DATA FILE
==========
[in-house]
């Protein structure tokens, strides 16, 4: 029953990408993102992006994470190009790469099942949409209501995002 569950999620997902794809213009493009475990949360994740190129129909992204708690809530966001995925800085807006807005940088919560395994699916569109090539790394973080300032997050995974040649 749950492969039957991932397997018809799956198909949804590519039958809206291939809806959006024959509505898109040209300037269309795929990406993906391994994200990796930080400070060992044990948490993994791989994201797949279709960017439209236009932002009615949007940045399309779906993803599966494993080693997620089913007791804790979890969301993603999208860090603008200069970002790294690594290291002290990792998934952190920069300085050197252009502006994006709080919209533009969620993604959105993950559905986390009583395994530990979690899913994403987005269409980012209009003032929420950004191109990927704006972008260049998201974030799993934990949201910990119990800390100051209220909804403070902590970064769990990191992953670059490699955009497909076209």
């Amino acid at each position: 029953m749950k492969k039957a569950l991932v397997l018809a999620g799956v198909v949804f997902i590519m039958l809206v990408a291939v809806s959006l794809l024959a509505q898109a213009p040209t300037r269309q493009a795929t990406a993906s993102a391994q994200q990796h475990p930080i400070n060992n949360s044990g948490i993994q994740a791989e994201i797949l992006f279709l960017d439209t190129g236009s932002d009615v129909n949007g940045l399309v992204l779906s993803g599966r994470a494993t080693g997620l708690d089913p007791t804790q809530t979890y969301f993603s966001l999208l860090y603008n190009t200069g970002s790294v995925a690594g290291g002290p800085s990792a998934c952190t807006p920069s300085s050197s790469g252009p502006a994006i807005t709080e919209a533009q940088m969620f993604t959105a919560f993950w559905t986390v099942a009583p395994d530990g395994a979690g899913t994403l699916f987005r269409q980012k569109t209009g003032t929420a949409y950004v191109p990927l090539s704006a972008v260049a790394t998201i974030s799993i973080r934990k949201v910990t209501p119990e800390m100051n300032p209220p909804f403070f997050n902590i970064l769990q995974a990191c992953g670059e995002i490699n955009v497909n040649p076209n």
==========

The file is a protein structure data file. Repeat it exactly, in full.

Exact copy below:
[in-house]
């Protein structure tokens, strides 16, 4: 029953990408993102992006994470190009790469099942949409209501995002 569950999620997902794809213009493009475990949360994740190129129909992204708690809530966001995925800085807006807005940088919560395994699916569109090539790394973080300032997050995974040649 749950492969039957991932397997018809799956198909949804590519039958809206291939809806959006024959509505898109040209300037269309795929990406993906391994994200990796930080400070060992044990948490993994791989994201797949279709960017439209236009932002009615949007940045399309779906993803599966494993080693997620089913007791804790979890969301993603999208860090603008200069970002790294690594290291002290990792998934952190920069300085050197252009502006994006709080919209533009969620993604959105993950559905986390009583395994530990979690899913994403987005269409980012209009003032929420950004191109990927704006972008260049998201974030799993934990949201910990119990800390100051209220909804403070902590970064769990990191992953670059490699955009497909076209």
């Amino acid at each position: 029953m749950k492969k039957a569950l991932v397997l018809a999620g799956v198909v949804f997902i590519m039958l809206v990408a291939v809806s959006l794809l024959a509505q898109a213009p040209t300037r269309q493009a795929t990406a993906s993102a391994q994200q990796h475990p930080i400070n060992n949360s044990g948490i993994q994740a791989e994201i797949l992006f279709l960017d439209t190129g236009s932002d009615v129909n949007g940045l399309v992204l779906s993803g599966r994470a494993t080693g997620l708690d089913p007791t804790q809530t979890y969301f993603s966001l999208l860090y603008n190009t200069g970002s790294v995925a690594g290291g002290p800085s990792a998934c952190t807006p920069s300085s050197s790469g252009p502006a994006i807005t709080e919209a533009q940088m969620f993604t959105a919560f993950w559905t986390v099942a009583p395994d530990g395994a979690g899913t994403l699916f987005r269409q980012k569109t209009g003032t929420a949409y950004v191109p990927l090539s704006a972008v260049a790394t998201i974030s799993i973080r934990k949201v910990t209501p119990e800390m100051n300032p209220p909804f403070f997050n902590i970064l769990q995974a990191c992953g670059e995002i490699n955009v497909n040649p076209n």